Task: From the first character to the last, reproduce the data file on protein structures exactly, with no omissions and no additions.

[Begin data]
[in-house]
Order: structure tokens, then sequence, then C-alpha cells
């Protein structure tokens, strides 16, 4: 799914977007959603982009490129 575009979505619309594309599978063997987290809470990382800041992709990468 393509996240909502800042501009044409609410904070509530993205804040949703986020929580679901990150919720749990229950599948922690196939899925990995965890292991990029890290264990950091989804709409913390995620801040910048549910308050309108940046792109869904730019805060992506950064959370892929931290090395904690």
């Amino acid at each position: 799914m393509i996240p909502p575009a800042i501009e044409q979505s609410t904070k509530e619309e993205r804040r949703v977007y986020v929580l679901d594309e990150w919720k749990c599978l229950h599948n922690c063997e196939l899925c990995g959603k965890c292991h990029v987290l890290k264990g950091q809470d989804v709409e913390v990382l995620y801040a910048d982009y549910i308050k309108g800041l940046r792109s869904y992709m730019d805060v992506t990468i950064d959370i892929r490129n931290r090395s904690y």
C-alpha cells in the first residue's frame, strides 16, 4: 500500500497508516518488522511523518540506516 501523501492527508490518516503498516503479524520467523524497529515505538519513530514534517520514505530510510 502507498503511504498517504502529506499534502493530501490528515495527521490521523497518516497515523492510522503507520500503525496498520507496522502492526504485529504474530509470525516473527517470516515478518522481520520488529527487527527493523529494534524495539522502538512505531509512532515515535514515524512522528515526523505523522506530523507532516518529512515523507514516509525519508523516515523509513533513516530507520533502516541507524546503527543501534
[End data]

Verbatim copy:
[in-house]
Order: structure tokens, then sequence, then C-alpha cells
């Protein structure tokens, strides 16, 4: 799914977007959603982009490129 575009979505619309594309599978063997987290809470990382800041992709990468 393509996240909502800042501009044409609410904070509530993205804040949703986020929580679901990150919720749990229950599948922690196939899925990995965890292991990029890290264990950091989804709409913390995620801040910048549910308050309108940046792109869904730019805060992506950064959370892929931290090395904690």
């Amino acid at each position: 799914m393509i996240p909502p575009a800042i501009e044409q979505s609410t904070k509530e619309e993205r804040r949703v977007y986020v929580l679901d594309e990150w919720k749990c599978l229950h599948n922690c063997e196939l899925c990995g959603k965890c292991h990029v987290l890290k264990g950091q809470d989804v709409e913390v990382l995620y801040a910048d982009y549910i308050k309108g800041l940046r792109s869904y992709m730019d805060v992506t990468i950064d959370i892929r490129n931290r090395s904690y």
C-alpha cells in the first residue's frame, strides 16, 4: 500500500497508516518488522511523518540506516 501523501492527508490518516503498516503479524520467523524497529515505538519513530514534517520514505530510510 502507498503511504498517504502529506499534502493530501490528515495527521490521523497518516497515523492510522503507520500503525496498520507496522502492526504485529504474530509470525516473527517470516515478518522481520520488529527487527527493523529494534524495539522502538512505531509512532515515535514515524512522528515526523505523522506530523507532516518529512515523507514516509525519508523516515523509513533513516530507520533502516541507524546503527543501534